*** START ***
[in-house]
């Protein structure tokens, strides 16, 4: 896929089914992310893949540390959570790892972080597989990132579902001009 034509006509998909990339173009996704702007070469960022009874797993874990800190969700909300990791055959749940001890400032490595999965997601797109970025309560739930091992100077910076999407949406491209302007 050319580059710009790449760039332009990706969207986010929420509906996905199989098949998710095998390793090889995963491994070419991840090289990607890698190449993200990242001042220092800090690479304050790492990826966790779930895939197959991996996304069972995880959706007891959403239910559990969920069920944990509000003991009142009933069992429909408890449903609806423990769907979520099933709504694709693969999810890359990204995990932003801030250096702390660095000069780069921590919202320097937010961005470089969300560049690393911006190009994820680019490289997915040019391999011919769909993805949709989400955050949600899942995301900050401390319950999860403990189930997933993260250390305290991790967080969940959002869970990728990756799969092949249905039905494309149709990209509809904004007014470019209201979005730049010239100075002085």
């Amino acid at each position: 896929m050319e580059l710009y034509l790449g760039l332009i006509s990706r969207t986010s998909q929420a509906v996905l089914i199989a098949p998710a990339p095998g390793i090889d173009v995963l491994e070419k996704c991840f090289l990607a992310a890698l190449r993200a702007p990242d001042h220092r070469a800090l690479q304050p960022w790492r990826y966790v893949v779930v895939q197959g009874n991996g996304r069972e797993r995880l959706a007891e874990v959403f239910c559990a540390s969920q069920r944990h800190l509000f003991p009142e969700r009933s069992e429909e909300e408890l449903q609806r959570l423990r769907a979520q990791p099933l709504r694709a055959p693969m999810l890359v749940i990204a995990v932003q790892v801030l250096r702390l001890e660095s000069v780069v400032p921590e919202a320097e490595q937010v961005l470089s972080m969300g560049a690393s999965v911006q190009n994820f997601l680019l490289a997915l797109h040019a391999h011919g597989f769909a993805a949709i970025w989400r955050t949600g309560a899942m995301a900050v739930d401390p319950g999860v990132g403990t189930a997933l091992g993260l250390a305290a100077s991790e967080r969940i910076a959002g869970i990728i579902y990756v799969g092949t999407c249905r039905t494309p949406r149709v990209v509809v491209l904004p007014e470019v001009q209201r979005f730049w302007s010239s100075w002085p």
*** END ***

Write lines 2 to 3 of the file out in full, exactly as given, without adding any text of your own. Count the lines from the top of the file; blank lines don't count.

């Protein structure tokens, strides 16, 4: 896929089914992310893949540390959570790892972080597989990132579902001009 034509006509998909990339173009996704702007070469960022009874797993874990800190969700909300990791055959749940001890400032490595999965997601797109970025309560739930091992100077910076999407949406491209302007 050319580059710009790449760039332009990706969207986010929420509906996905199989098949998710095998390793090889995963491994070419991840090289990607890698190449993200990242001042220092800090690479304050790492990826966790779930895939197959991996996304069972995880959706007891959403239910559990969920069920944990509000003991009142009933069992429909408890449903609806423990769907979520099933709504694709693969999810890359990204995990932003801030250096702390660095000069780069921590919202320097937010961005470089969300560049690393911006190009994820680019490289997915040019391999011919769909993805949709989400955050949600899942995301900050401390319950999860403990189930997933993260250390305290991790967080969940959002869970990728990756799969092949249905039905494309149709990209509809904004007014470019209201979005730049010239100075002085």
């Amino acid at each position: 896929m050319e580059l710009y034509l790449g760039l332009i006509s990706r969207t986010s998909q929420a509906v996905l089914i199989a098949p998710a990339p095998g390793i090889d173009v995963l491994e070419k996704c991840f090289l990607a992310a890698l190449r993200a702007p990242d001042h220092r070469a800090l690479q304050p960022w790492r990826y966790v893949v779930v895939q197959g009874n991996g996304r069972e797993r995880l959706a007891e874990v959403f239910c559990a540390s969920q069920r944990h800190l509000f003991p009142e969700r009933s069992e429909e909300e408890l449903q609806r959570l423990r769907a979520q990791p099933l709504r694709a055959p693969m999810l890359v749940i990204a995990v932003q790892v801030l250096r702390l001890e660095s000069v780069v400032p921590e919202a320097e490595q937010v961005l470089s972080m969300g560049a690393s999965v911006q190009n994820f997601l680019l490289a997915l797109h040019a391999h011919g597989f769909a993805a949709i970025w989400r955050t949600g309560a899942m995301a900050v739930d401390p319950g999860v990132g403990t189930a997933l091992g993260l250390a305290a100077s991790e967080r969940i910076a959002g869970i990728i579902y990756v799969g092949t999407c249905r039905t494309p949406r149709v990209v509809v491209l904004p007014e470019v001009q209201r979005f730049w302007s010239s100075w002085p």